Therefore they strive to improve their figure to meet societies standards. However, the standards that society has set (for example, supermodel Kate Moss) are out of reach for most women. Often times, teenage girls compare their body size to those of popular actresses and supermodels such as Jennifer Aniston and Elizabeth Hurley. With examples such as these, is society sending out the wrong message? Vast amounts of people consider these women too thin.
This has led to a public outcry against impossibly thin, airbrushed models and a demand for more honest advertising. The movement toward “body positive” advertising is a response to the damaging eff... ... middle of paper ... ...ove, it still rejects older and disabled women as beautiful. It also renders women with imperfect skin or tattoos as unacceptable. Although Skinnygirl claims to show the average woman in their advertisement, they still only represent a limited demographic. Although presented as body positive, Dove, M&S and Skinnygirl’s advertising campaigns using “real women” still subscribe to existing beauty standards to maintain firm body margins and reject certain body types as beautiful.
Kilbourne states “Advertisement tells women that what’s most important is how they look, an advertisement surround us with the image of ideal beauty. However, this flawlessness cannot be achieved. It’s a look that’s been created through airbrushing, cosmetics, and computer retouching ” (Kilbourne, 2010). Women are being told that in order to fit in society, they have to look a certain way, yet it is nearly impossible because the standard is too high. Kasey Serdar (2005) argues that only a small number of women can actually fulfill the characteristics of what media defines beautiful.
Advertisements like these are sending messages that in order to be successful, women have to be thin. Over the years women have proved that they can be successful no matter their body type. If you look at women who are doctors, lawyers and scientists they are not always the perfect, flawless women being portrayed in magazines and television. Women are so much more than their body types, they are more than just an object of visual lust being advertised in today's society. Being pressured into being perfect and thin is effecting the next generation of strong leadership coming from young women.
Models shown in all forms of popular media are often under what is considered healthy body weight, which sends a powerful message that women must sacrifice their health to be considered attractive by societal standards. When we look at women images, we will see they are thin, beautiful, sexy, and fashionable. They are different from average women. The women who see perfect women images every moment are not pleased with their appearance. In addition, they are losing their self-esteems, because they believe that they must look more beautiful, sexier, and more fashionable.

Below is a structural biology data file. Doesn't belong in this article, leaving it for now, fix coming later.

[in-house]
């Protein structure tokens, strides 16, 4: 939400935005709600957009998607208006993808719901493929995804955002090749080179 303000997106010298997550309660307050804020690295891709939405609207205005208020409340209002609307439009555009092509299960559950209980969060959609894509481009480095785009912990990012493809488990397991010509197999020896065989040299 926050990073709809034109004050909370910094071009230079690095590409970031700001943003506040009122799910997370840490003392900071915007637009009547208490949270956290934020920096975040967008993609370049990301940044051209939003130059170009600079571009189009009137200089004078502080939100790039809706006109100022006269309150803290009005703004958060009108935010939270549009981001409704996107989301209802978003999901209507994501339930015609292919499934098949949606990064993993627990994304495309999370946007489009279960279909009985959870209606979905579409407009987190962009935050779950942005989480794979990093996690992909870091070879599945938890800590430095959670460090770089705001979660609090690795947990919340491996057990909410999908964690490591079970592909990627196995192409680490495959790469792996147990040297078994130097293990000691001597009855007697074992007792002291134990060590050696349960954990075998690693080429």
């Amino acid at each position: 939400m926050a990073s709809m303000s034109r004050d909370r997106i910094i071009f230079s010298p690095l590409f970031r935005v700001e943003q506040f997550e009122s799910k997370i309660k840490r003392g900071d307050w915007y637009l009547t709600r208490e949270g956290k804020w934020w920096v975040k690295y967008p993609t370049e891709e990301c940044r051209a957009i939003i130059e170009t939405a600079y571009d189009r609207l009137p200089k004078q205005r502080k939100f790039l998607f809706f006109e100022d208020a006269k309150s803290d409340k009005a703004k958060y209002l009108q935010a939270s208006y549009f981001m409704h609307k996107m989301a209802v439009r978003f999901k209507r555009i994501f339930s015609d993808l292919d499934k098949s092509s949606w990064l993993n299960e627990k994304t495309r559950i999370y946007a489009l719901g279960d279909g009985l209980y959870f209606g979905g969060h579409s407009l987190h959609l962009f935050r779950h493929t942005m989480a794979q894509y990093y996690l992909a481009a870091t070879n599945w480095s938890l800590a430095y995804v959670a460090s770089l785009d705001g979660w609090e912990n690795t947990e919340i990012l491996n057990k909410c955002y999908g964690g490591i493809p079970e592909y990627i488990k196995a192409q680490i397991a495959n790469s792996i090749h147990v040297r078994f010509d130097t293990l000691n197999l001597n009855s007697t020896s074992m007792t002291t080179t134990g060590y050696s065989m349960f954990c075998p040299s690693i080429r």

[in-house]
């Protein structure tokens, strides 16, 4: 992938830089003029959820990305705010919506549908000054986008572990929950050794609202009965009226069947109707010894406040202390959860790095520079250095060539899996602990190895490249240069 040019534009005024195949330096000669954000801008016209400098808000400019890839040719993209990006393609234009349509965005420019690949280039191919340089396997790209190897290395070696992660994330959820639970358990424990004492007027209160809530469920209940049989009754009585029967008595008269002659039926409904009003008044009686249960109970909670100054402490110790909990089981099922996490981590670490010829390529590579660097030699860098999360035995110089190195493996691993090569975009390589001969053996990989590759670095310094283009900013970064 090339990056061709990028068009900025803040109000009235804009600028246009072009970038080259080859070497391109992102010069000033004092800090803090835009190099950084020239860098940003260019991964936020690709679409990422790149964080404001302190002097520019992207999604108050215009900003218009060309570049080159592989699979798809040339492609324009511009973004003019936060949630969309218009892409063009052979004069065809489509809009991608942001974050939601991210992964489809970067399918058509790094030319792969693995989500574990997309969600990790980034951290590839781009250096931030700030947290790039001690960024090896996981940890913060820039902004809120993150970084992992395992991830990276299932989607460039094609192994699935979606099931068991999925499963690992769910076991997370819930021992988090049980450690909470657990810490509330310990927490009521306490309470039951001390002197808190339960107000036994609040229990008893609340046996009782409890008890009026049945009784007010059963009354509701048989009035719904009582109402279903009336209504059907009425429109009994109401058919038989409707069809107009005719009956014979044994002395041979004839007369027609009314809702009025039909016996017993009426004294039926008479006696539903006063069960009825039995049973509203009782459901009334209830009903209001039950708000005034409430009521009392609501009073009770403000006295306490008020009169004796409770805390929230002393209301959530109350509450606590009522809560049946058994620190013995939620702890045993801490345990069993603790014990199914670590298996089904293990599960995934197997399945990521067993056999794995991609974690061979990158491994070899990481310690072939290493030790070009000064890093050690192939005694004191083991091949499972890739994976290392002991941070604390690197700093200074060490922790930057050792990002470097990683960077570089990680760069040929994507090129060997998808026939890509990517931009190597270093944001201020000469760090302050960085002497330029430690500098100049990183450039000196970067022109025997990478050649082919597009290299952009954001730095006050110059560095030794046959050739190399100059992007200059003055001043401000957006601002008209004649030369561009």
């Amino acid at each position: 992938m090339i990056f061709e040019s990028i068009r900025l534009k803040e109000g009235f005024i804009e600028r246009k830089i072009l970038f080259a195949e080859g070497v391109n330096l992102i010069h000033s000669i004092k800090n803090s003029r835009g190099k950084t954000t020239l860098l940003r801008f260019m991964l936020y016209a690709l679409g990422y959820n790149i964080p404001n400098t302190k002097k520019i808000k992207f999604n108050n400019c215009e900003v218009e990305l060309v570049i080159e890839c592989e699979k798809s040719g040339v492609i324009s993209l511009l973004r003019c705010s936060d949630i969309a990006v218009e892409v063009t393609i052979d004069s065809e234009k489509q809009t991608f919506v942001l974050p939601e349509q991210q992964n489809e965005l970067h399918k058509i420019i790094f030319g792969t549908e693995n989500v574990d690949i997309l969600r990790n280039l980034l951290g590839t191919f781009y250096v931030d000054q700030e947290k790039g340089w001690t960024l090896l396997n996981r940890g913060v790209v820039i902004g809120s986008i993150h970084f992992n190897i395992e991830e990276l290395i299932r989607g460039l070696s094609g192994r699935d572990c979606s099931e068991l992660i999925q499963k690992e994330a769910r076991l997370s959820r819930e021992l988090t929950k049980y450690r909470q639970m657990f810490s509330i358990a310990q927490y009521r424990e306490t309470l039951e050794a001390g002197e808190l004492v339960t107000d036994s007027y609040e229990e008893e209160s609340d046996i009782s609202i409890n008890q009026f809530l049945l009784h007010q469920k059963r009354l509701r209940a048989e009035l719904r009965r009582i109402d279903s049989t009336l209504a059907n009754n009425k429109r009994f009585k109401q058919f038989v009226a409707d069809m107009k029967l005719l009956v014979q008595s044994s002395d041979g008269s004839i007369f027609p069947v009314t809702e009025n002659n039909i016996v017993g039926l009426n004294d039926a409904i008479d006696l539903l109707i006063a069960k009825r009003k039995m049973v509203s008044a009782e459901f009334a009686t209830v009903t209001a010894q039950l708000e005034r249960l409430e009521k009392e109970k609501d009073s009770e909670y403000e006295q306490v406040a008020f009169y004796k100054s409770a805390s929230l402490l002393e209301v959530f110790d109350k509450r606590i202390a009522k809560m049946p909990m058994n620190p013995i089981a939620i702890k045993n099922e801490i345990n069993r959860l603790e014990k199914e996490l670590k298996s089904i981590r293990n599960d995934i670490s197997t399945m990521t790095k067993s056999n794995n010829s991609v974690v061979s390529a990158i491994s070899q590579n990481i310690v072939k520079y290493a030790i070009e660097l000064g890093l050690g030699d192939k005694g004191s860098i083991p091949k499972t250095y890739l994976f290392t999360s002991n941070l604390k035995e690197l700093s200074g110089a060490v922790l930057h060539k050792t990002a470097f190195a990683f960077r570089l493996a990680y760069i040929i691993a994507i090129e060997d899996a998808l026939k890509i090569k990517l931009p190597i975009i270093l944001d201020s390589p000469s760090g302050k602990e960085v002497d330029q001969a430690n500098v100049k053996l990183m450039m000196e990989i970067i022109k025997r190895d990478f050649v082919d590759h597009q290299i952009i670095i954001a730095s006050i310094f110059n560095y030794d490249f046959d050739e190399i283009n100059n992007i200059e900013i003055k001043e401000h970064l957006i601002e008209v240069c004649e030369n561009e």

They go through physical and mental problems to try and overcome what they are not happy with. In the world, there are people who tell us what size we should be and if we are not that size we are not even worth anything. Because of the way women have been stereotyped in the media, there has been some controversial issues raised regarding the way the world views women. These issues are important because they affect the way we see ourselvescontributing in a negative way to how positive or negative our self image is. In the media there are people who view women a certain way, and if we don't hold to the standard that we are not as good as other women who are the size the media says we have to be.
Girls want to be deemed beautiful by society so badly that they will conform to any idea presented by the media (Piercy). Technology has made it near impossible to avoid images of stick thin models and advertisements on getting thin quick. Media has made women conform to their idea of the perfect body and the perfect weight. Magazines are read by millions of women every day, and they do not portray real images of models. They are air-brushed, photo shopped, and computer generated versions of those women (Eating Disorders and Media Influence).
These messages of ideal beauty are difficult to ignore. Millard’s article on Dove’s “Real Beauty” Campaign stated the following: When... ... middle of paper ... ...of beauty and women are oppressive in that they contribute to the limitation and restriction of women. In advertising, women are portrayed as being inferior which is false and objectifying. The obsession with thinness, the ideal image of beauty and oppression of women are all public problems that affect us all, man or woman. Inner beauty is forgotten and deemed unimportant in our society.
The media negatively influences the way women are portrayed in modern society and culture. This can severely impact the way a woman views her self worth and beauty. The ideal image that the media has created is to be exceptionally thin and tall. This is what the media considers to be beautiful. This ideal image can be seen on a daily basis just about everywhere on advertisements, which promote this unattainable image constantly.
Ms. Orbach, mentions that “physical fitness and beauty are every woman’s goals.” In my opinion, this is an overstatement and not true. Many women do not care if they are physically fit and beauty is not a common goal. However, I will say that there are also many women who would like to be physically fit, and partake in the riches of make-up and attending hair salons, but they do not have the initiative to do so. Sometimes, it may be that they can work on their fitness level, but do not have the money to purchase products that are required to help them achieve the beauty they desire. My argument is though, that many women are confident, and do not require the “physical fitness and beauty” as Ms. Orbach states.